use strict; use warnings; while (<DATA>) { chomp; next unless length; my @items = / SS\s+ (\S+)\s+ # SS field PL\s+ (.*?) # PL field - may have trailing white space PV (.*?) # PV field - includes white space C[LT] (.*?) # CL field - includes white space RL (.*?) # RL field - includes white space SA\s+ (\S+)\s+ # SA field DS\s+ (\S+) # DS field /xi; # Allow comments and white space in regex. Ign +ore case if (@items != 7) { # Warn then skip badly formed lines warn "Unrecognised line format: $_\n"; next; } # Do stuff with the extracted fields print '>', join ('<, >', @items), "<\n"; } __DATA__ SS 21 PL 2#3 PV 51.3 CL #110 +0 RL 126' SA 106 DS 93 SS 21 PL 2#3 PVa51.3 CT^ 110 +0 RL126, SA 106 DS 93 SS 21 PL 2#3 PV 51.3 CL #110 +0 RL 126' SA 106 DS 93

    Prints:

    >21<, >2#3 <, > 51.3 <, > #110 +0 <, > 126' <, >106<, >93< >21<, >2#3 <, >a51.3 <, >^ 110 +0 <, >126, <, >106<, >93< >21<, >2#3 <, > 51.3 <, > #110 +0 <, > 126' <, >106<, >93<

    Perl is environmentally friendly - it saves trees
Re: Parsing a Variable Format String
by ozboomer (Monk) on Jul 10, 2008 at 12:38 UTC
    Heh... Couldn't resist and had to have a look from home :)

    Hmm... Thx for those latest suggestions; I always love this about Perl - TMTOWTDI :)

    Will try a couple of these techniques when I get back to work tomorrow. These examples would be useful placed in the Snippets Section, I think... as extracting delimited fields (and not simple CSV-type data) from a text string is something that I certainly do a lot.

    Thanks again for the most useful information.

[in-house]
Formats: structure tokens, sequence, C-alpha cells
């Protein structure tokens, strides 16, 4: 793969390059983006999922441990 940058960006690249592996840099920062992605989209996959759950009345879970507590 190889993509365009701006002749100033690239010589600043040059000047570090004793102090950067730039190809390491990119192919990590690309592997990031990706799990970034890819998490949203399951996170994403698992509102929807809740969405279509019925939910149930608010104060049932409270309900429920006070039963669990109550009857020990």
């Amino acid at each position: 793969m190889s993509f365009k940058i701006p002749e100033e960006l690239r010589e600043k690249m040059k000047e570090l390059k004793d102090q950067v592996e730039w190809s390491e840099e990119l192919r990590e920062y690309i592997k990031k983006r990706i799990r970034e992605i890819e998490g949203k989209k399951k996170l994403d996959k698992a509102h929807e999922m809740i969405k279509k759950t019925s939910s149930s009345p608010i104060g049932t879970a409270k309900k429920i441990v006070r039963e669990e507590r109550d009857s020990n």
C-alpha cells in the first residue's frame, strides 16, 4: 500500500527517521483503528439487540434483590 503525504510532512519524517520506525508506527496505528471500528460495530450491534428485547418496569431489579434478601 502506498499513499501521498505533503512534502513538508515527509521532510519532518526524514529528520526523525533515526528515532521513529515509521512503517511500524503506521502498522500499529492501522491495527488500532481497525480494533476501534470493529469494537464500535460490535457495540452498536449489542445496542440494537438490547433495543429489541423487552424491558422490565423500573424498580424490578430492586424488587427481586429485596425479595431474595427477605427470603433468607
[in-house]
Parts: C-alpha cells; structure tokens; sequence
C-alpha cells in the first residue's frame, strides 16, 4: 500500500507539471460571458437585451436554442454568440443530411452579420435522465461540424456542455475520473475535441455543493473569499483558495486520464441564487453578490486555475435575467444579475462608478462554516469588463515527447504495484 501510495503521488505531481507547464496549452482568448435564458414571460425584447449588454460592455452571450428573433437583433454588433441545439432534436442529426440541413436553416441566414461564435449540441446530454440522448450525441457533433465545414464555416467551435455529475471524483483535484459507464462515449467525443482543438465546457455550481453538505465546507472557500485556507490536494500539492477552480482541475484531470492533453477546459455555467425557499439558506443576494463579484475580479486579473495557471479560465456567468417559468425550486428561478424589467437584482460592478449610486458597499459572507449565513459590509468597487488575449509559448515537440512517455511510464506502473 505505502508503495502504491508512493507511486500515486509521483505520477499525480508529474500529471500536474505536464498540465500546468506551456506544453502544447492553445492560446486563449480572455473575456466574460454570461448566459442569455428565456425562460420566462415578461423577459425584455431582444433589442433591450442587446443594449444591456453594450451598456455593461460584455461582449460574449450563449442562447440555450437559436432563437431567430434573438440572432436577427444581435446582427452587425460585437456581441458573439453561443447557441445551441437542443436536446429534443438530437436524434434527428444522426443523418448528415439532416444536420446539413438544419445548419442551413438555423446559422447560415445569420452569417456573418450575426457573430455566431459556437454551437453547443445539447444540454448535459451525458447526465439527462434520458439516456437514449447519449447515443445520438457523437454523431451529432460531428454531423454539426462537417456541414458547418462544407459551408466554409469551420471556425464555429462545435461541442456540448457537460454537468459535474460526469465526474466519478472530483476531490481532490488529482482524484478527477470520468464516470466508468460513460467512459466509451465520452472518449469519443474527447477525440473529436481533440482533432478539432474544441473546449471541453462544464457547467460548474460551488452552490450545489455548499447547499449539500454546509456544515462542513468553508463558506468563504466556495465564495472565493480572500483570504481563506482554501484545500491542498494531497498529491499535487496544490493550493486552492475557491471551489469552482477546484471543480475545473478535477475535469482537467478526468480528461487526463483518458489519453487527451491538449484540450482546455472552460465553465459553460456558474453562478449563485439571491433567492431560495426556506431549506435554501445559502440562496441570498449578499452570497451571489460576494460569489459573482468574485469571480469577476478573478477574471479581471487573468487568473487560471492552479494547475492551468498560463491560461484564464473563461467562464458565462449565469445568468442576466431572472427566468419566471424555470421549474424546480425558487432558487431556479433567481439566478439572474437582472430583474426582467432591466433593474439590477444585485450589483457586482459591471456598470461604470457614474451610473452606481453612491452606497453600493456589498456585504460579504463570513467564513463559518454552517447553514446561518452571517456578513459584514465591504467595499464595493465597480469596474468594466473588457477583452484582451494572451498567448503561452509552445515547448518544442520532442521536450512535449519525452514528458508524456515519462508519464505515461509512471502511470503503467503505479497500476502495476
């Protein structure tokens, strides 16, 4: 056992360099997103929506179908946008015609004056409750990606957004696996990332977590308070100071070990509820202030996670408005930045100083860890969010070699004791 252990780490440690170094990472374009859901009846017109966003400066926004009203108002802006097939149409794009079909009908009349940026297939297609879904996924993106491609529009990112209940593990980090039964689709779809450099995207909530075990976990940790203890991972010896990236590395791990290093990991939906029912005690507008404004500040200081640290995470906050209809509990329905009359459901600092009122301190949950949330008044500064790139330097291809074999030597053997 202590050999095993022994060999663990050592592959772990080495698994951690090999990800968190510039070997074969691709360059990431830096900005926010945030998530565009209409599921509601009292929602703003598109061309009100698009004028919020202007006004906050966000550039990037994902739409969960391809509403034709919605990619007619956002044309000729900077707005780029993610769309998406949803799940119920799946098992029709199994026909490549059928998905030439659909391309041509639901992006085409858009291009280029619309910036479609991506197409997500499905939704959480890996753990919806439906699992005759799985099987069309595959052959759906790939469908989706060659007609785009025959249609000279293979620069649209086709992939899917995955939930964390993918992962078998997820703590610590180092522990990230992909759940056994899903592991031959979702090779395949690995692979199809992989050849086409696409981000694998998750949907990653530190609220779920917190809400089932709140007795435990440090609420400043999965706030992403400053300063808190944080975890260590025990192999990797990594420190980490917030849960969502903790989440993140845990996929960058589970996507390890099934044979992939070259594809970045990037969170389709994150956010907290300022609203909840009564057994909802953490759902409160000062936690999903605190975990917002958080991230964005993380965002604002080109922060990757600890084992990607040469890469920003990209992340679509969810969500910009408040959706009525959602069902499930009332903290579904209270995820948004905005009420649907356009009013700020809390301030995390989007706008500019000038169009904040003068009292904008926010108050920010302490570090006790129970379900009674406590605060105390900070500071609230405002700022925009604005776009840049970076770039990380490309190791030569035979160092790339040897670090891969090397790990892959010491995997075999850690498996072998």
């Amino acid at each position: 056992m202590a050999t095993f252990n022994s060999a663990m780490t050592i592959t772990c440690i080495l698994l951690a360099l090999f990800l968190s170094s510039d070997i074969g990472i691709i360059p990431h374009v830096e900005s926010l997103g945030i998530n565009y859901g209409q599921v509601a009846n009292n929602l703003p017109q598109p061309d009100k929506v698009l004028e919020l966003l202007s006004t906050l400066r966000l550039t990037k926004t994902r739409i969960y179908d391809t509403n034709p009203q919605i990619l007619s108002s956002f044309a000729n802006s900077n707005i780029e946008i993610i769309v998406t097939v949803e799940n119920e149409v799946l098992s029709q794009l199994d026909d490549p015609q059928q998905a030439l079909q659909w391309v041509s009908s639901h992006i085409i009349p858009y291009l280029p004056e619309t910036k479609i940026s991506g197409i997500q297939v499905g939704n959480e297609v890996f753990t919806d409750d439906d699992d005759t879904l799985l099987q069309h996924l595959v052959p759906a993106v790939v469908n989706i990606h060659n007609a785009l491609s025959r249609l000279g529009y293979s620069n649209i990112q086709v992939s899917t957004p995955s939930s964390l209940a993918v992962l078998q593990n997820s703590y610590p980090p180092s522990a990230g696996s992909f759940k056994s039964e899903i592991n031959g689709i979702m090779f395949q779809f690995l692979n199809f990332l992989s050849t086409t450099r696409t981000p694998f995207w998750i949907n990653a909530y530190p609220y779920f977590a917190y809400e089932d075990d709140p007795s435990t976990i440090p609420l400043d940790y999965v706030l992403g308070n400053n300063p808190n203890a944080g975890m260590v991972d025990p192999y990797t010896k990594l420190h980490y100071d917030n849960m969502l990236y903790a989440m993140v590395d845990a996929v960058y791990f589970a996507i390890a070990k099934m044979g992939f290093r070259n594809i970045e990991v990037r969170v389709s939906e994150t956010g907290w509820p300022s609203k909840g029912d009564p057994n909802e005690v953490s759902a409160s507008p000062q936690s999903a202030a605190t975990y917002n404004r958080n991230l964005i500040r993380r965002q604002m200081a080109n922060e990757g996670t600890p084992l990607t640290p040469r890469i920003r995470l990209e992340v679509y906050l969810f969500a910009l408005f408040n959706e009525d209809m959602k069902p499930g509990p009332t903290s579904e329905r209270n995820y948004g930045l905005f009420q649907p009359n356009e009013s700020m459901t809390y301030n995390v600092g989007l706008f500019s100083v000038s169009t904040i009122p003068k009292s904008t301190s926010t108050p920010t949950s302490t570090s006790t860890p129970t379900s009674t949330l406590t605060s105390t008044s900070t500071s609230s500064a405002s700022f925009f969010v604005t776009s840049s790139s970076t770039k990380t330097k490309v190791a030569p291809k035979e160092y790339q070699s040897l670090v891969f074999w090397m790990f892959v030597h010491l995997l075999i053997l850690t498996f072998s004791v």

Re: Parsing a Variable Format String
by ozboomer (Monk) on Jul 11, 2008 at 02:37 UTC
    Well, here we go with the final code.

    I needed to get the thing working today, so I opted for the following way of doing it - a combination of in/elegance :) Viz:

    sub Parse_SM_Sub_Header { # # [...private notes...] # # The array returned by this sub contains the following items: # # 0 Sub system # 1 Marriage state # 2 Marriage vote # 3 Split plan # 4 Split plan lock # 5 Link plan # 6 Link plan lock # 7 Split plan vote # 8 Link plan vote # 9 Cycle time lock # 10 Cycle time # 11 Rotation state # 12 Rotation amount # 13 Requested cycle time # 14 VF state # 15 Critical SA # 16 Critical SA DS # my ($line) = @_; my ($tmpbuf); my (@retarg); my %patterns = ( qr/SS\s*(\d+)([MF# ])([\+\- ])/ => sub { push(@retarg, $1); # Sub system push(@retarg, $2); # Marriage state push(@retarg, $3); # Marriage vote }, qr/PL\s*(\d+)([\#\.])(\d+)([\#\.]?)/ => sub { push(@retarg, $1); # Split plan $tmpbuf = $2; # Split plan lock $tmpbuf = "" if ($tmpbuf ne "#"); push(@retarg, $tmpbuf); push(@retarg, $3); # Link plan $tmpbuf = $4; # Link plan lock $tmpbuf = "" if ($tmpbuf ne "#"); push(@retarg, $tmpbuf); }, qr/PV\s*([a-z]?\d+)(\.)(\d+)/ => sub { push(@retarg, $1); # Split plan vote push(@retarg, $3); # Link plan vote }, qr/C[LT]\s*([\#\^]?)\s*(\d+)\s*([\+\-])(\d+)\s*/, => sub { push(@retarg, $1); # Cycle time lock push(@retarg, $2); # Cycle time push(@retarg, $3); # Rotation state push(@retarg, $4); # Rotation amount }, qr/RL\s*(\d+)([,'"]?)/ => sub { push(@retarg, $1); # Requested cycle time push(@retarg, $2); # VF state }, qr/SA\s+(\d+)/ => sub { push(@retarg, $1); }, # Critical SA qr/DS\s+(\d+)/ => sub { push(@retarg, $1); }, # Critical SA DS ); $_ = {}; @retarg = (); $line =~ s/^\s*//; LOOP: while (length($line)) { for my $k (keys %patterns) { if ($line =~ s/^$k(?:\s+|\z)//) { $patterns{$k}->(); next LOOP; } } warn "Parse_SM_Sub_Header: Error parsing input\n + \\$line\\\n"; $_->{leftover} = $line; last; } $_; return(@retarg); } # end Parse_SM_Sub_Header
    It works quite happily on all the versions of outputs that I have to deal with, so I think we'll be right for a while :)

    Again, many thanks for everyone's help.